At a certain point my sister joined me – actually at the cozy mystery stage- and we agree that some are better than others. I like Michael Connelly’s Harry Bosch books because they are set in Los Angeles and I recognize the settings, but we agree that his books are not as good as some. Such mysteries or police procedurals are written to formula, but it’s a good formula: a detailed and realistic setting that makes us feel as if we have been there, a puzzle to solve, and clues that make the final outcome believable. The reader can be confident of a certain kind of good read. Then from book to book in a detective series, we follow the detective’s character arc.

It was when we embarked on our current Lee Child marathon that I began to worry. Child’s hero is Jack Reacher, a former U.S. military policeman, in his own words, more of a brawler than a warrior, who travels across the country with nothing but a folding toothbrush, encountering dire situations and resolving them by his own means. Searching for a new Reacher book, I discovered they were not shelved in the mystery section and this was because they were classified as thrillers.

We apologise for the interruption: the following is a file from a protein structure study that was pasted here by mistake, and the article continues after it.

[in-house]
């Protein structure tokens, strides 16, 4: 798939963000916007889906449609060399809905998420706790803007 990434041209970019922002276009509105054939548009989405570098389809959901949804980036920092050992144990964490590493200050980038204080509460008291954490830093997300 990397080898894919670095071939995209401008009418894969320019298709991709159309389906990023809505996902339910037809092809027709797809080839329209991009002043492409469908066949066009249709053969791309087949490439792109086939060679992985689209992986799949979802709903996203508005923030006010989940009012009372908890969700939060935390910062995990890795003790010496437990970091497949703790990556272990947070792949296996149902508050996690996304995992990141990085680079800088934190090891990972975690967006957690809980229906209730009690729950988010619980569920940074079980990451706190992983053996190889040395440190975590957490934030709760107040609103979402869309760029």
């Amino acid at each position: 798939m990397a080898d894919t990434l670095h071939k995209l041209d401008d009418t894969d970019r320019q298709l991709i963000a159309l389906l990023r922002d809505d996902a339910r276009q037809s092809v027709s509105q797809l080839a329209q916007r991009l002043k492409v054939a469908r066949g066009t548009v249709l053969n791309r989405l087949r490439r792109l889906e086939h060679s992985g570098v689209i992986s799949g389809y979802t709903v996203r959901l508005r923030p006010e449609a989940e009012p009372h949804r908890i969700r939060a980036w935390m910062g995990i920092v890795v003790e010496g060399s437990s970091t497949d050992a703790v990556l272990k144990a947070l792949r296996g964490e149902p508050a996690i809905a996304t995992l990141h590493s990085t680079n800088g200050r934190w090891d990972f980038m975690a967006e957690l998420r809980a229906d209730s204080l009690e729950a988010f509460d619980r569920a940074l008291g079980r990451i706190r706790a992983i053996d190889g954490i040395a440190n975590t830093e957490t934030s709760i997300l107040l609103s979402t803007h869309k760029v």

Oh, how the mighty have fallen! And I had to admit, not only that the average mystery caused a little uptick in adrenaline, but also that Lee Child’s books are so positively charged that they are addictive.

Right now I am nearing the end of his second last book, The Affair, set in Mississippi in 1997, earlier than all of the others but one. In it, we learn why he is no longer a serving major, be-medalled though he was.

Is there a reader’s hell supervised by an old-fashioned librarian with a pitchfork just waiting to catch me in my fall?